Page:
Wednesday, July 20, 2011
The Google+ Effect: Watch for Innovation Acceleration at Facebook and Twitter
What new features has Facebook launched lately? After a slew of announcements last year (such as new groups, Facebook Places, improved privacy controls and more), little has happened with Facebook this year. The company recently launched a new chat bar and announced video chat, neither of which was a significant leap forward for the social network. Perhaps my memory (and Google search) is failing me and I am neglecting other exciting enhancements in 2011, but I think it's telling Facebook's own official timeline hasn't been updated for almost a year.
There are some obvious places for Facebook to improve, including one key feature now offered by Google+. Google+ Circles permit users to direct a post to specific circles of friends--you can post a note to coworkers and omit high school buddies or vice versa. This sort of functionality has been in demand from Facebook for quite some time now. I've spoken to groups of college students who want to post messages to friends and not parents, and groups of adults who would like to filter their kids' posts off their walls. If I (and you) have been hearing about this desired feature, how did Facebook allow itself to be scooped by Google's new social networking tool?
And what about Facebook's search function? A friend recently told me his Facebook rep claimed Facebook is the second most popular search engine. Facebook has a search feature and people may use it frequently, but to call it a search engine and compare it to Bing and Yahoo is a stretch. Searching for fan pages or locations is difficult, and trying to find a particular individual among Facebook's 750 million users is darn near impossible. (My Twitter pal Ted Sindzinski recently pointed out that Facebook has hidden search-filtering capabilities--you can filter a search by location, education or workplace by clicking on the "People" link on the left of the search results page.)
ForeSee Results just announced their latest Customer Satisfaction Index ACSI report, which revealed Facebook has the lowest customer satisfaction among all measured companies. And sitting at the top of the customer satisfaction report was Facebook's new competitor, Google. Between lacking features and lingering doubt about privacy, Facebook has a greater vulnerability to competition than a company with 750 million customers ought.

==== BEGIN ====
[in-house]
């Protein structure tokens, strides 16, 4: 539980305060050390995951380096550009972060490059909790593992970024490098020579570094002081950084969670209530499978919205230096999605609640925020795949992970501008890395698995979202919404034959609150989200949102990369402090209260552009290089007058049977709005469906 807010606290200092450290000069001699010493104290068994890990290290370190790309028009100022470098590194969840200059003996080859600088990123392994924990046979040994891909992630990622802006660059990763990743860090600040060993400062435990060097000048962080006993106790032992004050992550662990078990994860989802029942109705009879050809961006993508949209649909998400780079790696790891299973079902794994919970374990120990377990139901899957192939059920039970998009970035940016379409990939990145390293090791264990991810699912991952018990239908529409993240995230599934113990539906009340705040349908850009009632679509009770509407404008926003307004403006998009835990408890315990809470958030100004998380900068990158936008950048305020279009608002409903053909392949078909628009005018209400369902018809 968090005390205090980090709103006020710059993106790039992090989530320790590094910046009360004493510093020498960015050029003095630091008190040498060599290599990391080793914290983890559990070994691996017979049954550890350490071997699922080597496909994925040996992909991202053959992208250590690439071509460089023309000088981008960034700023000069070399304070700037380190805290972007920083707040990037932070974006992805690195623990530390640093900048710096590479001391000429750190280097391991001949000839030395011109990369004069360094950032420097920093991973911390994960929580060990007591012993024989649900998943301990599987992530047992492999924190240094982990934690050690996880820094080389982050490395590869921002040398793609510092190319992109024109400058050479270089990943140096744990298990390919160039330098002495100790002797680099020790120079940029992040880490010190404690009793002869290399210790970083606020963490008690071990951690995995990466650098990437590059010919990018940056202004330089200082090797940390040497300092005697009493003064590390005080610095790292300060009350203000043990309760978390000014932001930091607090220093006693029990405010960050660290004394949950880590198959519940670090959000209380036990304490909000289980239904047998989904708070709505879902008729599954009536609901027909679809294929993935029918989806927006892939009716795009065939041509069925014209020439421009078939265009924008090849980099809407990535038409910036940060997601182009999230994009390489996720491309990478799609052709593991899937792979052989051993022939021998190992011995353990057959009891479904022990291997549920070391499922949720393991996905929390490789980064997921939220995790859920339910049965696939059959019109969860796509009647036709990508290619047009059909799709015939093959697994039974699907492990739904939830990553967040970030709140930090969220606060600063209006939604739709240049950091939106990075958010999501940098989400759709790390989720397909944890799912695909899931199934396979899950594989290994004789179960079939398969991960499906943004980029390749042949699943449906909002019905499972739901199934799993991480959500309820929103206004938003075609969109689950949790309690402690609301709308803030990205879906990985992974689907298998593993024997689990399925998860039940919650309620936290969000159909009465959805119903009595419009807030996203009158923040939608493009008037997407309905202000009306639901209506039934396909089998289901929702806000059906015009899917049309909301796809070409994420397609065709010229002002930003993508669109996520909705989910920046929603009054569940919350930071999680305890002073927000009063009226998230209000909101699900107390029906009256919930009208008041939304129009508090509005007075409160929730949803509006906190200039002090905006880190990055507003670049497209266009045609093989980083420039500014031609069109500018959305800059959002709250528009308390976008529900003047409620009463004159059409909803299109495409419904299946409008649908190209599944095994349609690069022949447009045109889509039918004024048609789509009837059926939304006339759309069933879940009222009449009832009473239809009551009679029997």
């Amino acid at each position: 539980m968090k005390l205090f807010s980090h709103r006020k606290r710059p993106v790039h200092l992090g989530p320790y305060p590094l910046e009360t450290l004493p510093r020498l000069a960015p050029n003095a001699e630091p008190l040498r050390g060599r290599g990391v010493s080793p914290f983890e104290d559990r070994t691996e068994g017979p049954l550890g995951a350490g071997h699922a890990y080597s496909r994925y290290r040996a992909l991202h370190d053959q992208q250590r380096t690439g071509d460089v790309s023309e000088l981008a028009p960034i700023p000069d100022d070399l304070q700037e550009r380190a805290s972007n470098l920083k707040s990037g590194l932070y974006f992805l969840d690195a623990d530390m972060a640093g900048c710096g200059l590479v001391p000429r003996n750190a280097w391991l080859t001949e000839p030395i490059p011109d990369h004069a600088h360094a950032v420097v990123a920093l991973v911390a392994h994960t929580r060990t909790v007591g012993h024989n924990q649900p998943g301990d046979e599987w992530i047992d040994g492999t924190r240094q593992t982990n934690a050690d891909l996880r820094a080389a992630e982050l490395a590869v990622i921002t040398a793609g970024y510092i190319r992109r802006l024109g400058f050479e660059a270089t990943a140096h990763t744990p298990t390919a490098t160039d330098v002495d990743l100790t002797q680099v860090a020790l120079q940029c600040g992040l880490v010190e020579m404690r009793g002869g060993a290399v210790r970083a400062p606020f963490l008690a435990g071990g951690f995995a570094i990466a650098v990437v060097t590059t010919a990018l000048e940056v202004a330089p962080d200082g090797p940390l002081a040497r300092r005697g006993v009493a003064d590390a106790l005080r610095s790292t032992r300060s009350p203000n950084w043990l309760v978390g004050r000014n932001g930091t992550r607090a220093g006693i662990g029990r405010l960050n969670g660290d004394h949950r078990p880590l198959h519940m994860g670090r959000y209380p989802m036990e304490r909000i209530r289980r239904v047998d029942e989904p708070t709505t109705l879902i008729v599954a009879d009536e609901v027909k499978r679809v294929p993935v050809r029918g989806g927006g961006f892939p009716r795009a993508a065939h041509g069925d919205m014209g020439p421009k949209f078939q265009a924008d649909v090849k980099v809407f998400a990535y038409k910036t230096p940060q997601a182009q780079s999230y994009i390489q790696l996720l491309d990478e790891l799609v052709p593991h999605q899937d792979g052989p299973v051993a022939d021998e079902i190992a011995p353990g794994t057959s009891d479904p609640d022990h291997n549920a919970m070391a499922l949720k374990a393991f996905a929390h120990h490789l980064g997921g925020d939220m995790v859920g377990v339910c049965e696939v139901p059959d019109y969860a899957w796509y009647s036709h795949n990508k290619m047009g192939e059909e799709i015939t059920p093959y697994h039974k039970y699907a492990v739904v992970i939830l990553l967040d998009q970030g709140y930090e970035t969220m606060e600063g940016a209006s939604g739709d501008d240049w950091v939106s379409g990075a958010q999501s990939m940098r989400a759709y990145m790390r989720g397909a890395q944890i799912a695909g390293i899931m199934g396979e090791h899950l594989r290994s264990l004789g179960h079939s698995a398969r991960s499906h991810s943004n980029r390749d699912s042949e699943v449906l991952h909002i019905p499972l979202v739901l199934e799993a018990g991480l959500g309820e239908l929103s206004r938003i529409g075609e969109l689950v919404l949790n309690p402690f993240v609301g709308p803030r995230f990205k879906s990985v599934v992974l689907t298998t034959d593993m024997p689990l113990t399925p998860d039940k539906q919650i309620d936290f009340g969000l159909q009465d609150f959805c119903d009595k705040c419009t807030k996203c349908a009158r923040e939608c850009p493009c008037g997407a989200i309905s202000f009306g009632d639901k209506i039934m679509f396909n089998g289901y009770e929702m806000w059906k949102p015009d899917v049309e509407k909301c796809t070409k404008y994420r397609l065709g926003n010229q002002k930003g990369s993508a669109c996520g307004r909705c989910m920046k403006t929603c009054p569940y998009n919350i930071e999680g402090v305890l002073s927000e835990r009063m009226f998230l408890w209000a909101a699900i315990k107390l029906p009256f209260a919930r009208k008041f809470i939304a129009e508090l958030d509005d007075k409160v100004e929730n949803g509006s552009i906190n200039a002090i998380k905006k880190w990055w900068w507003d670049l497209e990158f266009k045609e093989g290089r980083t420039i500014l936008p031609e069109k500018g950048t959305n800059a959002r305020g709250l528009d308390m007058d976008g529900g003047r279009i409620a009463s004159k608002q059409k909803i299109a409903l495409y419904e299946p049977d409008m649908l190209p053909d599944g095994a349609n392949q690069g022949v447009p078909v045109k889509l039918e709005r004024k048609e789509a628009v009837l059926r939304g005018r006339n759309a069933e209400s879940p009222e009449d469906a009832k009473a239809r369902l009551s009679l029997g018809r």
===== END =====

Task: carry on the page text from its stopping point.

Things at Twitter haven't been any better. After launching an exciting new interface in September 2010, there's been precious little innovation at the microblogging service. New features this year include minor enhancements such as a Follow button and slightly improved linksharing functionality. Founders Biz Stone and Ev Williams have taken their creative vision elsewhere, and Twitter now seems more focused on making money off advertising and commerce.
Twitter has room for improvement. Twitter's people search is no better than Facebook's, but Facebook has one killer feature that Twitter would be wise to duplicate. Facebook allows you to access a record of all the conversations and shares you've had with any of your friends; simply visit their Facebook page and click "See Friendship" on the upper right corner. Wouldn't it be helpful to access a similar record of all of the tweets and DMs you've traded with individuals over time?
I've heard people mention other desired upgrades for Twitter; for example, why can't Twitter provide a view that connects all of the replies made to a tweet into a threaded group conversation (such as is found on Google+) rather than just connecting the tweets exchanged between two individuals? And why must I visit Google to search my own Twitter stream--shouldn't the ability to search one's own tweets be a feature baked into Twitter?
It appears Facebook and Twitter became very comfortable with their place in the competitive landscape. That likely is changing now that some commentators are alternately calling Google+ either a Facebook killer or a Twitter killer.
Google+ won't replace either social networking tool soon, but that doesn't mean Twitter and Facebook have the luxury of time. With Twitter reportedly being valued at $7 billion and Facebook's value pegged ten times greater, the stakes are high. MySpace didn't innovate in the face of growing competition, and it went from a $580 million property when News Corporation acquired it in 2005 to a $35 million dollar asset when News Corp sold it last month.
Social network innovation is vital, or else we could soon add nouns such as Twittered or Facebooked beside MySpaced in our vocabulary.